Szolnok Castle

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Coordinates: 47°10′25.50″N 20°12′15.33″E / 47.1737500°N 20.2042583°E / 47.1737500; 20.2042583

Szolnok Castle was an important military fort for many centuries due to its prime location at the confluence of the Tisza and Zagyva rivers, in the middle of the Great Hungarian Plain. The area was the crossroads of several trade routes, including salt and lumber, as well as being a key route for armies passing between Buda and Translyvania. Against the advancing Ottoman forces in the 16th century, Szolnok and Eger were the only two forts protecting the heart of Hungary and Upper Hungary.

Beginning in the time of the Árpád dynasty (9th to 13th centuries) there was an earthwork fort at Szolnok. After the 1526 Battle of Mohács this was expanded to a Pfostenschlitzmauer, and later a stone fortress in the face of Szolnok's key position against the Ottomans. In the 17th century the fort continued to be expanded and improved, but after the Rákóczi Uprising the fort fell into disuse. It was dismantled and the stones were used in several buildings in Szolnok. Today only traces of the fort remain.

Construction of the castle[edit]

The decision to upgrade the palisade fort to one of stone was based on Szolnok's geographical importance, and its place in the border castle system. After the Ottoman armies captured Temesvár and occupied the Danube-Tisza-Mureş area, only two forces of any significance stood between them and the rest of Hungary: Szolnok, and Eger to the north. Beginning in June 1552, Hungarian, Transylvanian, and Viennese agents all began reporting that the Ottoman army was on the move out of Temesvár towards Szolnok and Eger. The task of capturing the two was given to Ali Pasha of Buda. After the fall of other minor fortifications on the Puszta, Sultan Suleiman the Magnificent ordered Pashas Ahmed, Ali, and Mohamed to lead their armies against the castles.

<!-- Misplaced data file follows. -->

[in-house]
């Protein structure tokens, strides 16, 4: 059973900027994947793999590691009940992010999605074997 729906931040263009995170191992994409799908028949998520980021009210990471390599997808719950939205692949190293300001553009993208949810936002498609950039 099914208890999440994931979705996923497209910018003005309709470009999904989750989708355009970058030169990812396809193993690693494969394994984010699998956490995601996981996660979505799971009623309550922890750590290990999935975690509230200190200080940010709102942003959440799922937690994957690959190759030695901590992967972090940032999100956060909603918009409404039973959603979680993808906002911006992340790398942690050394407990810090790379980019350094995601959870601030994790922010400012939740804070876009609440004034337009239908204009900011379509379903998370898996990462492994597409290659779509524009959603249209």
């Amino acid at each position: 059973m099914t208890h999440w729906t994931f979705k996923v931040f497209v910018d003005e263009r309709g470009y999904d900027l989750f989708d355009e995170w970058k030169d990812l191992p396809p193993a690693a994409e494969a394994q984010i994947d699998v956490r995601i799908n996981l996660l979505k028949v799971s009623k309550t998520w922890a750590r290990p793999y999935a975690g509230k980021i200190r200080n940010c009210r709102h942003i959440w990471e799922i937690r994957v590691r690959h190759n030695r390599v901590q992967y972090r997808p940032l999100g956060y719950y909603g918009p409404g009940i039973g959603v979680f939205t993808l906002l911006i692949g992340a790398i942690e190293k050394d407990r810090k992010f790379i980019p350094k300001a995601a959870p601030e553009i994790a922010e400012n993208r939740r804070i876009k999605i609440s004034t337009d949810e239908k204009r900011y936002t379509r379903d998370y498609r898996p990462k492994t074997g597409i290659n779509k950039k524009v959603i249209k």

It was in light of this Turkish danger that in 1550-51 Ferdinand I ordered the Szolnok earthworks to be improved with a new town wall (partially planned by István Dobó), the castle to be fortified, and Lőrinc Nyáry put in command. General Nicolaus Salm planned the works and supervised the workforce, which was made up mostly of local peasants and some soldiers under orders. Although they were using some stone, for the most part the walls were built up as clay packed between upright beams. In the etchings a typical four-sided fort with a spacious inner courtyard can be seen, protected by rounded cannon towers at each corner and a wide surrounding moat. The final completion of the bastions was possible only after the Turks left, many years later.

Further works began in summer of 1552 and progressed rapidly. In order to surround the castle, a new branch of the Zagyva river was dug. This new branch is the one that remains today, at the point where the Zagyva flows into the Tisza river. The original course of the Zagyva has today been filled in, but a small part of it remains as the lake in front of the Szolnok MÁV Hospital.

Ottoman siege of 1552[edit]

Under the command of Lőrinc Nyáry the fort contained 1400 soldiers, mostly Spanish, German, Czech, with a small number of Hungarians. The castle was armed with 24 cannons, 3000 muskets, 800 weights of gunpowder, and was well-stocked with food and supplies.

On September 2, 1552, Pasha Ahmed Ali besieged the castle with his army of 40,000. Although it was the German mercenaries who first entertained thoughts of escape, it was the Hungarian boatmen who deserted first. On the night of September 3rd the Hungarian and Spanish horsemen swam across the Tisza, then the boatmen returned for the foot soldiers. On the night of September 4th the mercenaries deserted, leaving the castle to its fate. After they departed the front gate was left open until morning, leading to the easy overpowering and capture of Lőrinc Nyáry and the fifty remaining brave men.